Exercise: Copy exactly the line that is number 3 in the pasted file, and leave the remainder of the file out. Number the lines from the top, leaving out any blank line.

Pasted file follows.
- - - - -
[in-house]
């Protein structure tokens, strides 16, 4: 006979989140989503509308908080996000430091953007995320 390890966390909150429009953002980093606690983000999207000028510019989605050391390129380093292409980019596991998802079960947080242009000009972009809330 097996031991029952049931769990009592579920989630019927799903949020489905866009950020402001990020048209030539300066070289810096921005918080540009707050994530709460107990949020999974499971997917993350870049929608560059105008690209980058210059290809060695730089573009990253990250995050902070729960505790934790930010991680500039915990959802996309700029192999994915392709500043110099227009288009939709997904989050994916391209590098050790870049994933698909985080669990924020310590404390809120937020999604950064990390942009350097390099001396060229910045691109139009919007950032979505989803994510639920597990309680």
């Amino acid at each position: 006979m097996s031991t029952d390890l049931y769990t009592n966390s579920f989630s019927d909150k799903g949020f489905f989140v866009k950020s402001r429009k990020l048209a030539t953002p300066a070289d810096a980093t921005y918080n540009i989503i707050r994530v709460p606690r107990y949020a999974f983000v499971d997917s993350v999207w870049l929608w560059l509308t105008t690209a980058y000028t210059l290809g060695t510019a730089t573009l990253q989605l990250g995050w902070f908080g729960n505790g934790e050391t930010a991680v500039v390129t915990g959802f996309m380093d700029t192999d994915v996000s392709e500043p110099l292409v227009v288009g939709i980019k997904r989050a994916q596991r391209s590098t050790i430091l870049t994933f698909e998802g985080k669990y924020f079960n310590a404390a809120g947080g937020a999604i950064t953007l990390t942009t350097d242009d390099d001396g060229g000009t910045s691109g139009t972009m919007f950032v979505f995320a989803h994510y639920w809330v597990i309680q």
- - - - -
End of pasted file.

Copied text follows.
């Amino acid at each position: 006979m097996s031991t029952d390890l049931y769990t009592n966390s579920f989630s019927d909150k799903g949020f489905f989140v866009k950020s402001r429009k990020l048209a030539t953002p300066a070289d810096a980093t921005y918080n540009i989503i707050r994530v709460p606690r107990y949020a999974f983000v499971d997917s993350v999207w870049l929608w560059l509308t105008t690209a980058y000028t210059l290809g060695t510019a730089t573009l990253q989605l990250g995050w902070f908080g729960n505790g934790e050391t930010a991680v500039v390129t915990g959802f996309m380093d700029t192999d994915v996000s392709e500043p110099l292409v227009v288009g939709i980019k997904r989050a994916q596991r391209s590098t050790i430091l870049t994933f698909e998802g985080k669990y924020f079960n310590a404390a809120g947080g937020a999604i950064t953007l990390t942009t350097d242009d390099d001396g060229g000009t910045s691109g139009t972009m919007f950032v979505f995320a989803h994510y639920w809330v597990i309680q």